To nab enough Democratic and Independent voters to win re-election, Republican Gov. Charlie Baker is signaling that he’s headed left, not right, in the upcoming gubernatorial fight, reports Mass Inc Polling. Which is true. For the time being. All Republican governors in Massachusetts have to lurch to the center, and sometimes cross the line to the left, and then back to the center again, then hard right and hard left, etc. etc. Zigzagging is the only way for Republicans to get into, and stay in, the Corner Office. See example below.

Mass Inc Polling

Baker, Walsh unveil free-tuition program for inner-city kids

Free college tuition is the campaign-promise du jour, for both Democrats and Republicans, it seems. From David Harris at the BBJ: “Gov. Charlie Baker and Mayor Martin J. Walsh on Tuesday launched a new college affordability pilot program for Boston high school graduates, which will enable low-income students to complete a four-year degree without having to pay tuition and mandatory fees.” Democratic gubernatorial candidate Setti Warren says all students, not just some, should be entitled to free tuition, reports SHNS at Wicked Local


Healey: Photo caption omission speaks a thousand words about Trump’s LGBT policies

Attorney General Maura Healey isn’t buying the White House’s explanation that it accidently omitted a gay partner’s name from a photo of NATO first spouses, saying it’s representative of President Trump’s overall agenda toward the LGBT community, reports Tori Bedford at WGBH. “These are the values that I guess they support and want to see reflected in any way possible,” Healey said on Boston Public Radio. “It shouldn’t surprise people.”


Pre-emptive strike: GOP opens Clinton playbook to target Warren

We all know that national Republicans have been targeting U.S. Sen. Elizabeth Warren. What’s interesting is that Republican groups are now openly acknowledging that they’re borrowing a page from their anti-Hillary Clinton playbook to damage Warren’s 2018 re-election campaign, in order to damage her for a potential 2020 presidential run, report Alex Roarty and Katie Glueck of McClatchy’s Washington D.C. bureau.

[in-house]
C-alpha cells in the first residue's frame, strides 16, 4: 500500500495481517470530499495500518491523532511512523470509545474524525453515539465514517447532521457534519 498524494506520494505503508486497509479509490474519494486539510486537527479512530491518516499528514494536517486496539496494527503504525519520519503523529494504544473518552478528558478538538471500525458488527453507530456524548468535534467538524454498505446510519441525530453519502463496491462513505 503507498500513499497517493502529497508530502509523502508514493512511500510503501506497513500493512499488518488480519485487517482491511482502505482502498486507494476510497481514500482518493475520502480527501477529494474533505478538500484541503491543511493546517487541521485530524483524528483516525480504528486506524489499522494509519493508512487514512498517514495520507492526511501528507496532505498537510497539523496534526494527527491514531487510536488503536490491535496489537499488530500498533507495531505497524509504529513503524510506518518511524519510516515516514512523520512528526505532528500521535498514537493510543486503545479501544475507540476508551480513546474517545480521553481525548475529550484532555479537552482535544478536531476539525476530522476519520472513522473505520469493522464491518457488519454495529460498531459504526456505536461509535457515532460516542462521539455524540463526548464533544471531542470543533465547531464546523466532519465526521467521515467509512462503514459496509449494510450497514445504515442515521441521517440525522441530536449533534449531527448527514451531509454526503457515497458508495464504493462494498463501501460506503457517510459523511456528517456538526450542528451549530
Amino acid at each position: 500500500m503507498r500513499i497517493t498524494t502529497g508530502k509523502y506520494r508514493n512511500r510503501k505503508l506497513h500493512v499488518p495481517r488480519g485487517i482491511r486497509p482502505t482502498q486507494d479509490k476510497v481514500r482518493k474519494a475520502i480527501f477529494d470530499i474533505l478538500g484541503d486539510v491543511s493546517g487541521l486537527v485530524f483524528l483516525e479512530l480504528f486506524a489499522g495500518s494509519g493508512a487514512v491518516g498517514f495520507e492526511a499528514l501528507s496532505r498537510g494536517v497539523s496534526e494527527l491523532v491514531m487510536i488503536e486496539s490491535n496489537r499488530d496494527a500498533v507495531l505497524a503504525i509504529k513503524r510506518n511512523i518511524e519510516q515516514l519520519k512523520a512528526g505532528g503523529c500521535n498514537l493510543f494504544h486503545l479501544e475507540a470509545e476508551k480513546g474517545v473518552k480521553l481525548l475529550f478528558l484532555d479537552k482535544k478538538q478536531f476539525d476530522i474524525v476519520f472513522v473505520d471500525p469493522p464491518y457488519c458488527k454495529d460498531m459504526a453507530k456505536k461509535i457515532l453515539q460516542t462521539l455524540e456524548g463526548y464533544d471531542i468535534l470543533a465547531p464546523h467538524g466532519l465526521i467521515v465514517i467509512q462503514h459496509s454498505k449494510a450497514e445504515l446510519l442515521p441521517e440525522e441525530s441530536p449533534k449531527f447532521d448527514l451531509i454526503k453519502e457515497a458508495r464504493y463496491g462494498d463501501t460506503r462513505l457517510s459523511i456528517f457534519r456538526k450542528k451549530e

China from Inside and Outside

China changes rapidly. Learn opportunities/challenges from American & Chinese practitioners who will share their outcomes and focus on what an investment in China might mean, from your own perspective. The Chinese Economic, Monetary and Banking Situation | China in a Global Asset Allocation Framework | Investing in Chinese Equities | What’s the next Alibaba? A Focus on Chinese Tech Shares

CFA Society Boston

Women Influencers: A Financial Industry Networking Event

Please join CFA Society Boston, Boston Women in Finance, Women in ETFs Boston, Women in Investments, and Women Investing for a Sustainable Economy for a spring joint-networking event! A special THANK YOU to Eaton Vance for hosting us in their space!

CFA Society Boston

15th Annual Spring Awards Breakfast: Honoring Health Equity Champions

This June, join MPHA and more than 300 friends and partners in public health for a special celebration, as we honor five visionary leaders advancing health equity here in the Commonwealth.

Massachusetts Public Health Association

20th Annual MWLS Nancy King Memorial Golf Tournament

It’s that time of year! The 2017 MWLS Nancy King Memorial Golf Tournament will be held on Monday, June 5th, at the Framingham Country Club. All proceeds support MetroWest Legal Services.

MetroWest Legal Services

ELM Earth Night 2017

Friends, supporters, and colleagues are invited to join us for hors d’oeuvres and drinks while enjoying the Aquarium. With national environmental policy looking grim, it’s important we celebrate our achievements here in Massachusetts.

Environmental League of Massachusetts

Immersive Storytelling: Transforming Brand Experiences Online

Great brands do it, and now you can learn their secrets. Join PRSA Boston for Immersive Story Telling: Transforming Brand Experiences Online. This is your chance to get insights on the latest strategies and tactics of building an immersive story with authenticity and integrity through multiple platforms.

PRSA Boston

Today’s Headlines


Is Boston’s building boom coming to Kenmore Square? – Boston Globe

Roxbury rebuild eyes building big – Boston Herald

Trying to find an economic balance in the battle for Dudley Square’s future – WGBH


Mass. wants to update its alcohol laws. Not all are happy – Boston Globe

Springfield councilors praise proposed rule for new firefighters – MassLive

Hopkinton police move toward Tasers – MetroWest Daily News

Staffing ‘debacle’ unfolding in Framingham Public Schools – MetroWest Daily News

Barnstable County plans early retirement offer – Cape Cod Times

Is Mass. heading for a budget crisis? – WGBH

Bay State gets high business scores in report – Worcester Business Journal


Trump’s climate conundrum nears a verdict – Politico

Recruiting proves difficult as Trump weighs shakeup – New York Times

GOP taps anti-Clinton strategy to damage Elizabeth Warren early – McClatchy DC